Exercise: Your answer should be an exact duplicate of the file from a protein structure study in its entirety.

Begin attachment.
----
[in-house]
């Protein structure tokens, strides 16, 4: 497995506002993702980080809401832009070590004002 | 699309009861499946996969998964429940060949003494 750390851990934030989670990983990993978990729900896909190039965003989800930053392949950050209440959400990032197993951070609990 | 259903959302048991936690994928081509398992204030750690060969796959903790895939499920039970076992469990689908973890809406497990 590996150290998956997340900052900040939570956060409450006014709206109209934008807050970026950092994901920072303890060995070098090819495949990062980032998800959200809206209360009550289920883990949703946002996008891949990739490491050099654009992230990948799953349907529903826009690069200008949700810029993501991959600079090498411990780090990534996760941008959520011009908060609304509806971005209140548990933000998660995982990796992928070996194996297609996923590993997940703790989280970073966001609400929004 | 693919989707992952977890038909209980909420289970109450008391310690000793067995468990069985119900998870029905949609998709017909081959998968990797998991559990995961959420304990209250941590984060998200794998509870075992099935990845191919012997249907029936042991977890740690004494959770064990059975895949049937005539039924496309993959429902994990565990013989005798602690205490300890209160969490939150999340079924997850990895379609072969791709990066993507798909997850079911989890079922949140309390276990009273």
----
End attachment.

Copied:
[in-house]
């Protein structure tokens, strides 16, 4: 497995506002993702980080809401832009070590004002 | 699309009861499946996969998964429940060949003494 750390851990934030989670990983990993978990729900896909190039965003989800930053392949950050209440959400990032197993951070609990 | 259903959302048991936690994928081509398992204030750690060969796959903790895939499920039970076992469990689908973890809406497990 590996150290998956997340900052900040939570956060409450006014709206109209934008807050970026950092994901920072303890060995070098090819495949990062980032998800959200809206209360009550289920883990949703946002996008891949990739490491050099654009992230990948799953349907529903826009690069200008949700810029993501991959600079090498411990780090990534996760941008959520011009908060609304509806971005209140548990933000998660995982990796992928070996194996297609996923590993997940703790989280970073966001609400929004 | 693919989707992952977890038909209980909420289970109450008391310690000793067995468990069985119900998870029905949609998709017909081959998968990797998991559990995961959420304990209250941590984060998200794998509870075992099935990845191919012997249907029936042991977890740690004494959770064990059975895949049937005539039924496309993959429902994990565990013989005798602690205490300890209160969490939150999340079924997850990895379609072969791709990066993507798909997850079911989890079922949140309390276990009273």